“Many of the kids don’t even have proper shoes,” he said. “In these situations, a school bag or a notebook and pen are luxuries and amazing motivations for students to be in class.”
Aditya Salian manages corporate citizenship initiatives for our company in India.
That passion for volunteering is an important part of our support for education.
“Volunteering is integral to our whole program,” Aditya said. “Volunteers are driving it, and that makes a difference in the communities. The people know we’re not just throwing money at problems. We’re getting involved.”
But the volunteers get something in return.
“I started volunteering because I saw my parents help many people when I was growing up,” Ganesh said. “But it has become a habit and then I started enjoying it. It’s an amazing feeling to see people get pleasure with the help we provide.”
Getting parents to send their children to school isn’t easy in the low-income communities in Bangalore. While government schools are accessible to most of the population, they often aren’t equipped with the facilities, teachers and other support to provide the education that children need. The government system provides one teacher for every 30 students, and the teachers have to go door-to-door to recruit students.
The first year that Pavithra was headmistress at Kiran’s school, 2005, the school had 12 students who met in a single small room and didn’t even have paper or pens. But with clean new restrooms, pure drinking water, back-to-school supplies and uniforms, computer and English classes, and other educational opportunities that our company has provided, attendance has increased to 78 students.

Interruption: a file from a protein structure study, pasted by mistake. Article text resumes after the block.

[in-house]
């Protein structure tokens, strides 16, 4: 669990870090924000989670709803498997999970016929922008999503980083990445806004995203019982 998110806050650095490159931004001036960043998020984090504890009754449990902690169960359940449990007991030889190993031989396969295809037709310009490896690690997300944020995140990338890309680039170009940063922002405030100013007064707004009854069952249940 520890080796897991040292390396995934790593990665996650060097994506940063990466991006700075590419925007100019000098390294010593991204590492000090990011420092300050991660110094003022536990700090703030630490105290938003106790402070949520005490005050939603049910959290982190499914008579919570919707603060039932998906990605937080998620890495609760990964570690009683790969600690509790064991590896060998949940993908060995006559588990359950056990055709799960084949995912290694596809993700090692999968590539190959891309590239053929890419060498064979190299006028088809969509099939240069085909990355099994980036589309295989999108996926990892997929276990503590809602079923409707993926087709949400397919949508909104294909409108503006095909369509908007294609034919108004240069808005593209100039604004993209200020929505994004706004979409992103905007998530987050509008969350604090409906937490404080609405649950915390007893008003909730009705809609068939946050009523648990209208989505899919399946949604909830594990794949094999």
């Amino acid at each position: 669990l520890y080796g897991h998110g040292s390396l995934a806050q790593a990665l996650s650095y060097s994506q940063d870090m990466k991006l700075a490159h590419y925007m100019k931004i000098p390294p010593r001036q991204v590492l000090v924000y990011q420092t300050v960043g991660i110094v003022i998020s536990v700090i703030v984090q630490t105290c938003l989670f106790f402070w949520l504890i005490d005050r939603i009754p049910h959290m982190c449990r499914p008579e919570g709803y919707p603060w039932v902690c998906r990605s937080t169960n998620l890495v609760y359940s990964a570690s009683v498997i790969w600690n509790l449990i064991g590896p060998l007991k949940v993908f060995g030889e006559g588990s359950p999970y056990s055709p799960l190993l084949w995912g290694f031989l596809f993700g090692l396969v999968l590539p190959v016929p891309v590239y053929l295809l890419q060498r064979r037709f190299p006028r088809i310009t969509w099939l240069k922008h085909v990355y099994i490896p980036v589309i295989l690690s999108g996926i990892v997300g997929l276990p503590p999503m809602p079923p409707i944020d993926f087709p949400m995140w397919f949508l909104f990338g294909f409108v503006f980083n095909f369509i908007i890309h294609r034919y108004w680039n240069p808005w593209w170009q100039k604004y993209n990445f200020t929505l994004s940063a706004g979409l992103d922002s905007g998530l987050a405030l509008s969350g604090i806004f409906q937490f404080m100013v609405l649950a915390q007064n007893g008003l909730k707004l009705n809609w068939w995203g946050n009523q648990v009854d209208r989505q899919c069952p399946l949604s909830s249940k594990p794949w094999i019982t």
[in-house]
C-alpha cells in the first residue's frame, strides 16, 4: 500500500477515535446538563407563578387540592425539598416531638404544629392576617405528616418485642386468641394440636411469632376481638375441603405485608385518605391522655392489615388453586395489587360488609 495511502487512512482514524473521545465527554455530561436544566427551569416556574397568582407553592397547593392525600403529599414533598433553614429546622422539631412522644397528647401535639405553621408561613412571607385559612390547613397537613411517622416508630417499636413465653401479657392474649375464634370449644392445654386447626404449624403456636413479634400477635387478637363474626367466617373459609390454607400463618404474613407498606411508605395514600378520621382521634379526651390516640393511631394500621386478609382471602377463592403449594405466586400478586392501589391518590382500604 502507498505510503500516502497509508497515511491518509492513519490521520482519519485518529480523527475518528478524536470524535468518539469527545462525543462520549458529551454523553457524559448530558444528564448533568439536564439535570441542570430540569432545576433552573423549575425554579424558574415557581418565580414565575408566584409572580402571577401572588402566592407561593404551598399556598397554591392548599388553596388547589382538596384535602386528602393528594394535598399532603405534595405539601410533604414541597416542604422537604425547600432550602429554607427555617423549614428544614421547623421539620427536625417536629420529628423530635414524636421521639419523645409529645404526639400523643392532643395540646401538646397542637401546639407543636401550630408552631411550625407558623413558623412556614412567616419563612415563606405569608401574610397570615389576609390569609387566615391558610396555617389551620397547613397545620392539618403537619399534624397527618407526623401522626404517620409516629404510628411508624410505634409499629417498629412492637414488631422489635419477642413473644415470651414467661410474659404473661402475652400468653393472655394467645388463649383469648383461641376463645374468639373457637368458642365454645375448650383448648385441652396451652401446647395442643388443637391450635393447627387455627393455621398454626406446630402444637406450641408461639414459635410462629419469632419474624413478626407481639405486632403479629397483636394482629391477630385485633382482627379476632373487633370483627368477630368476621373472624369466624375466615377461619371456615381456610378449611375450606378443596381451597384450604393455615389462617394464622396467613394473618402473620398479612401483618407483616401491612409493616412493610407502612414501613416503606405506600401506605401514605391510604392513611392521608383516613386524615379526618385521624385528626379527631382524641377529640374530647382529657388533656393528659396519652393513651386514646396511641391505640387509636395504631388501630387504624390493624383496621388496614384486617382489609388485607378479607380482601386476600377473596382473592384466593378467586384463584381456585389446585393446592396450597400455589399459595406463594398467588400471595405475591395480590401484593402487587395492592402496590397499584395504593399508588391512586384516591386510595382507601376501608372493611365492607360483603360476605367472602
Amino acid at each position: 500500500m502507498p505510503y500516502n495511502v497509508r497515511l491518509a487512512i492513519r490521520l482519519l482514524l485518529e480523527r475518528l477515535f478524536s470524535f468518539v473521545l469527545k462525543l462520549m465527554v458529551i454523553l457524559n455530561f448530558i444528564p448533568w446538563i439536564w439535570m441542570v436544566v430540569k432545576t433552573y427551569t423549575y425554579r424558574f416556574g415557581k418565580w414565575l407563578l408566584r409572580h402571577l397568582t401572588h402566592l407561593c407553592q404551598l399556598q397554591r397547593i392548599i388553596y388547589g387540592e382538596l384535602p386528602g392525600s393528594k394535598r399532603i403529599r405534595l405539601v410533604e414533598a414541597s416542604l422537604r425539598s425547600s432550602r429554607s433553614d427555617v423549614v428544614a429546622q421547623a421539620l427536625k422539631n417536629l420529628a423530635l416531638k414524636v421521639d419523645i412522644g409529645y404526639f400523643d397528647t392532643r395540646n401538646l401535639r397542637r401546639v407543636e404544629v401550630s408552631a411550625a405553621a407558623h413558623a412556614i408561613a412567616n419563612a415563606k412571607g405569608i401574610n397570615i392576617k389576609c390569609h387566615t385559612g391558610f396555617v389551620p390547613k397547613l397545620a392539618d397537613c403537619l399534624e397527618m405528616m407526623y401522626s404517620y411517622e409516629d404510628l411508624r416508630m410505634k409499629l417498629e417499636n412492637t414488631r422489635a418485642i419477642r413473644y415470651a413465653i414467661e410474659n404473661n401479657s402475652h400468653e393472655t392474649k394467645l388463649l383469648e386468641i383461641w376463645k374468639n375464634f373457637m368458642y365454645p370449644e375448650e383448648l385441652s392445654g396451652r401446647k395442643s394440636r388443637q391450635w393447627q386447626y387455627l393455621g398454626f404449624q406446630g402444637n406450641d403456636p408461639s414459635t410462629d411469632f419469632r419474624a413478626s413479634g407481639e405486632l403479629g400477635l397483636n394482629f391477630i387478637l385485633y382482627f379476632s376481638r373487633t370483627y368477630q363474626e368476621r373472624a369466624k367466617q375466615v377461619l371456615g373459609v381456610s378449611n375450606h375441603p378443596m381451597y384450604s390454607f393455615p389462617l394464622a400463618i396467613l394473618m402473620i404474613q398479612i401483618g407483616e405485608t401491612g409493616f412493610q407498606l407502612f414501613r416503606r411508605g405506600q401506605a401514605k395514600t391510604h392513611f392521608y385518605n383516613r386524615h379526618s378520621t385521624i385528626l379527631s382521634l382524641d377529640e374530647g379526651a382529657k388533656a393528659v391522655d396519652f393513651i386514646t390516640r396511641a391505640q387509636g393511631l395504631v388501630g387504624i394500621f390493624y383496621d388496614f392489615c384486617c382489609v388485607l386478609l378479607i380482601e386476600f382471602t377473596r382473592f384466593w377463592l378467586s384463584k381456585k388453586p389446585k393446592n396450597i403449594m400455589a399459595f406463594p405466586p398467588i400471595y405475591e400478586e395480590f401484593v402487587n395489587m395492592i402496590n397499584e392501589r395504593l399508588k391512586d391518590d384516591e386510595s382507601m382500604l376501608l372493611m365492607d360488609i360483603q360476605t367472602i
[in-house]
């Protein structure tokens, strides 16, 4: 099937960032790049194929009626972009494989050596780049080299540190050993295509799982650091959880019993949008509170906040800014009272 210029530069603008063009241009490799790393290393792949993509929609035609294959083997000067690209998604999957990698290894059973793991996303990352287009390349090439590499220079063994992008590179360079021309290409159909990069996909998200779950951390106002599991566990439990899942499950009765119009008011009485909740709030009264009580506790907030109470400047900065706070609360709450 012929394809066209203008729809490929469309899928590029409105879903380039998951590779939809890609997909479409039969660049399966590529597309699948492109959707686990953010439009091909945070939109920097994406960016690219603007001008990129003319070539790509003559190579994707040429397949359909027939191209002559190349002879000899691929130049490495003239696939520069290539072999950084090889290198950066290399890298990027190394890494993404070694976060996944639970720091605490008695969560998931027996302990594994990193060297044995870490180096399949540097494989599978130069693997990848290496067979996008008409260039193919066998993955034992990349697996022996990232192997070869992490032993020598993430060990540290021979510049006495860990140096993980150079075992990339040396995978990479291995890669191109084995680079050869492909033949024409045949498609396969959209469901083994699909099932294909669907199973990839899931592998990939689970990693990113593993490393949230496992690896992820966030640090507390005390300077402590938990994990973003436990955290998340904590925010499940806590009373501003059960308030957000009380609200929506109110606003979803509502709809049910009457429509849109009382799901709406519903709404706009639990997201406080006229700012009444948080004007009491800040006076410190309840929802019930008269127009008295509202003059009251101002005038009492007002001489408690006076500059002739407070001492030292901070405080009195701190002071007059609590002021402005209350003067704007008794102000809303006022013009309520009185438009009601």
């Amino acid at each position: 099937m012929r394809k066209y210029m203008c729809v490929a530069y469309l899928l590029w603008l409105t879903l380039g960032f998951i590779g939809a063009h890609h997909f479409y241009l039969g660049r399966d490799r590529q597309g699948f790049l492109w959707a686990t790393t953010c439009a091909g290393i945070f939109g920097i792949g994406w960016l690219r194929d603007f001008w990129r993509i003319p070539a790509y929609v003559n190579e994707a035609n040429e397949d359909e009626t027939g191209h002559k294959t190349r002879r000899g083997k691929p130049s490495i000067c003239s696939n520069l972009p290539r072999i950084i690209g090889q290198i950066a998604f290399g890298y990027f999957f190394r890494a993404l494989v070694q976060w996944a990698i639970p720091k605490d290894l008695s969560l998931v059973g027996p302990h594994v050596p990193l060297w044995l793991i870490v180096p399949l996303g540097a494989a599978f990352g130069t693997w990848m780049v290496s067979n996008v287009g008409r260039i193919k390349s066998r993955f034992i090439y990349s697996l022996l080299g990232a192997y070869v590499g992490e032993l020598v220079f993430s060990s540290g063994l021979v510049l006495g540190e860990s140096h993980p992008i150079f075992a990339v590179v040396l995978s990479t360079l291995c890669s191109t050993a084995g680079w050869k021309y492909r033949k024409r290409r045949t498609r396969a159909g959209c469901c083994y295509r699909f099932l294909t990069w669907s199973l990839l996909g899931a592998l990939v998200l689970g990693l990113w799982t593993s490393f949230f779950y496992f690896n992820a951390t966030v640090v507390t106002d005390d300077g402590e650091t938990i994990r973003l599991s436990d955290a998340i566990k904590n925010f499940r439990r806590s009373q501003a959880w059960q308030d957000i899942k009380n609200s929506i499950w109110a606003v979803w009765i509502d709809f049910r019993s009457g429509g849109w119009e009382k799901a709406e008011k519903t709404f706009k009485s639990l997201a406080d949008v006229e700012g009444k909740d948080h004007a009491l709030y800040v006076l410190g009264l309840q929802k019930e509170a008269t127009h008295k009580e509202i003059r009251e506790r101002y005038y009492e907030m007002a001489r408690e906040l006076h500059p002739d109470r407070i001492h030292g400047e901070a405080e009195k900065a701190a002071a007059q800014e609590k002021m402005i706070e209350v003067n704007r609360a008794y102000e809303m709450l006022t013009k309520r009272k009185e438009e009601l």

Pavithra is the headmistress of Kiran’s elementary school. She goes door-to-door to recruit students for her school.
“Most of the parents here are daily wage workers,” Pavithra said. “For them, even the expense of notebooks and bags is big. They’re not comfortable spending the money. But because of TI, we don’t have that problem here. We are able to provide the basic things they need, including uniforms.
“To clap, you need two hands,” she said. “While teachers, parents and support staff are one hand, the support we get from TI is the other hand. Both are required to clap. I hope the sound and energy of the clapping is in the lives of the children.”
And now Pavithra is persuading parents of the best students to send their children to a free boarding school after fifth grade. The first year, only one student attended the school. This year, the second for Kiran’s school, five have been admitted.
“Most of the parents here haven’t been to school, so these students are first-generation learners,” she said. “Most of the parents are daily-wage workers and many of the students only aspire to that kind of life. They don’t have examples in their day-to-day lives about how education can bring about change. So this is a huge change in the mindset of the parents. They are OK sending their kids for a better future.”
Kiran’s parents are convinced about the importance of learning and committed to his education.
“I do not have any hope of wealth,” Kiran’s father, Shyam, said through an interpreter. “Whatever I earn, I’m putting into my children’s development. I hope they’ll get educated and have a better future.”
TI aerospace engineer Verie Lima and his family were swimming in a neighborhood pool in the Dallas area on July 20, 1969, when he suddenly heard a woman’s voice shouting, “It’s about to happen!”
“Man was about to land on the moon,” Verie said. “Everybody jumped out of the pool at the same time and got in their cars.”